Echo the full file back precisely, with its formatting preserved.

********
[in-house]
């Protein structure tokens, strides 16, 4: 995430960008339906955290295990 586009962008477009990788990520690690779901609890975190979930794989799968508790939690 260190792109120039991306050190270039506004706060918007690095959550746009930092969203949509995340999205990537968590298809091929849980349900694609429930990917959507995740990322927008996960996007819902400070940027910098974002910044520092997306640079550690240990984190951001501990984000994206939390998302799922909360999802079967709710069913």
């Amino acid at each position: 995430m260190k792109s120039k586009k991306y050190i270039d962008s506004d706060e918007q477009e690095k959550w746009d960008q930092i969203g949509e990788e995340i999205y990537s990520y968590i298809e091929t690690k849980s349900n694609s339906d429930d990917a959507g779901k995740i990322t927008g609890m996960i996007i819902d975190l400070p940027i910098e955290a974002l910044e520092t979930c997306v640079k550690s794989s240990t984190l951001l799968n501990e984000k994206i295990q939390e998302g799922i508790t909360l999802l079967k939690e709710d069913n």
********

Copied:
[in-house]
């Protein structure tokens, strides 16, 4: 995430960008339906955290295990 586009962008477009990788990520690690779901609890975190979930794989799968508790939690 260190792109120039991306050190270039506004706060918007690095959550746009930092969203949509995340999205990537968590298809091929849980349900694609429930990917959507995740990322927008996960996007819902400070940027910098974002910044520092997306640079550690240990984190951001501990984000994206939390998302799922909360999802079967709710069913």
């Amino acid at each position: 995430m260190k792109s120039k586009k991306y050190i270039d962008s506004d706060e918007q477009e690095k959550w746009d960008q930092i969203g949509e990788e995340i999205y990537s990520y968590i298809e091929t690690k849980s349900n694609s339906d429930d990917a959507g779901k995740i990322t927008g609890m996960i996007i819902d975190l400070p940027i910098e955290a974002l910044e520092t979930c997306v640079k550690s794989s240990t984190l951001l799968n501990e984000k994206i295990q939390e998302g799922i508790t909360l999802l079967k939690e709710d069913n």